The rise of the private exchanges is a direct result of the destabilization of the marketplace by Obamacare. The rapid increase in costs, especially compliance, made it easier for businesses to end their status quo and look for creative alternatives.

Outsourcing compliance costs is a popular option in any instance, and the sudden distortion of the market with the ACA’s ambiguous and shifting mandates made it even more attractive to push the entire mess out of the Human Resources departments of corporate America. While this won’t be a welcome change to hundreds of thousands or perhaps millions of workers, it might be another option for real reform.

Ironically, the private exchange concept has been proposed before. It most closely resembles Rep. Paul Ryan’s proposed Medicare reform from 2011-2, and has the same purpose: to limit the liability of the third-party payer.  With Medicare, the principle was to limit both the control of government over private health-care choices and the cost of funding them to the government.

Ryan proposed issuing annual subsidies (called “vouchers” by the media) for Medicare recipients to use in a federal exchange to buy approved levels of coverage from private insurers. Ryan argued that this would limit the growth of federal health-care costs in a very predictable and non-interventionist manner, as opposed to the Independent Payment Advisory Board and its “death panel”-like power. 


Both Ryan’s rejected reform and the private exchanges have their benefit to consumers, however.  First, both expand choices to the end user; retirees had a lot more options than just government-run insurance, and now employees will get more than just one or two options at open enrollment, with twenty-five plans available in the Aon exchange.

Second, the exchanges should allow employees to keep their plans even if they leave their current employer. That option already exists through COBRA, but that is limited to only one year, as the law requires the employer to manage the plan. This arrangement makes the consumer the customer of the exchanges from the very beginning.  A termination would only impact the subsidy, which the consumer/employee could negotiate as part of his compensation package with his next employer.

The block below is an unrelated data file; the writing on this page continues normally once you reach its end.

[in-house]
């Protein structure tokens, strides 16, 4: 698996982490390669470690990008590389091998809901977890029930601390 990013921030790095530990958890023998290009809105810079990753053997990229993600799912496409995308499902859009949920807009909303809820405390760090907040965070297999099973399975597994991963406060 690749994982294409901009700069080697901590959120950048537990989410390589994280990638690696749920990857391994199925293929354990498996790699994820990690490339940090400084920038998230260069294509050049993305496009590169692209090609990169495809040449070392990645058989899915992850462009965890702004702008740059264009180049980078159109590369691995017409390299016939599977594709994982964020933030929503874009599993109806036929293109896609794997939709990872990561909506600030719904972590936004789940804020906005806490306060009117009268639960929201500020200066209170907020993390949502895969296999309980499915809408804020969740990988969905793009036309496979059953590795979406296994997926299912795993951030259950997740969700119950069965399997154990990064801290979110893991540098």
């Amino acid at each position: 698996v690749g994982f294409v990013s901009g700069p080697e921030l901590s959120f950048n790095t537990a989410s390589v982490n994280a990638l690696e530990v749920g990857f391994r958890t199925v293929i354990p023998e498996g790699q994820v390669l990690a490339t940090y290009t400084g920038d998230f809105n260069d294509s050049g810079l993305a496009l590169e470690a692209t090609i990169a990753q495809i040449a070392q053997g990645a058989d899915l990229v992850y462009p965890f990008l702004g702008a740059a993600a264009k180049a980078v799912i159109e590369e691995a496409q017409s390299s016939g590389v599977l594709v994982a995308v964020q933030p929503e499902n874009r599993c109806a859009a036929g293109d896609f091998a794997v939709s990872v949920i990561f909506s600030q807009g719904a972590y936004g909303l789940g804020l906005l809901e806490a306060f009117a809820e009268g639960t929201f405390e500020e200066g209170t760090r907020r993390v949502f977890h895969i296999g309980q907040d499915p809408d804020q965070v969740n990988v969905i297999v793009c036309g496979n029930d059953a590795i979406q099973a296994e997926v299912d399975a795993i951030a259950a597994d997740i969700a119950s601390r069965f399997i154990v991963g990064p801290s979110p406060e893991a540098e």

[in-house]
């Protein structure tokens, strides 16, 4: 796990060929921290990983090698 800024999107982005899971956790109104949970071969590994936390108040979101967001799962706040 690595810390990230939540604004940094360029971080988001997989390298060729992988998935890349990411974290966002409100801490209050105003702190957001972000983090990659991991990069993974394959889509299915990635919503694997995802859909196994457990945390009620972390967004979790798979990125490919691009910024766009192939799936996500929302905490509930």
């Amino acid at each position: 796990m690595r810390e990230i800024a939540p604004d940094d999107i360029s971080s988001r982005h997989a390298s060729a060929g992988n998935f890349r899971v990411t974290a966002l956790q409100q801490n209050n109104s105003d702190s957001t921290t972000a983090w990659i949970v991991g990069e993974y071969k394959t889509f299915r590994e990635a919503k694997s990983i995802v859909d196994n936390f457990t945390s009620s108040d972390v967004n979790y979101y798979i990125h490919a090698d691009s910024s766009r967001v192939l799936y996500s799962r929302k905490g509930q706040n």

In short, this model provides complete portability if handled properly, a goal cited by many reformers but never delivered.  Even more importantly, this provides a step in the right direction for true reform, which is to restore price signals on health care back to the consumer through the elimination of third-party payers and middlemen. 

Disconnecting employers from that transaction will eliminate much of the obstruction on price signals by forcing consumers to deal with the true costs of insurance based on the choices that they make. The next step would be to reduce insurance back to its original purpose – indemnifying against significant loss – by encouraging the return of high-deductible, low-cost policies and health-savings accounts for routine care.  All of this will encourage more competition among providers, better price transparency, which in combination will actually bend cost curves downward.

President Obama might laugh this off, and workers will understandably feel trepidation at the prospect of change. This, however, is a path of real reform, and perhaps the White House might take an example from its PR partner and revamp the misguided ACA before it does even more damage to job markets and the business climate.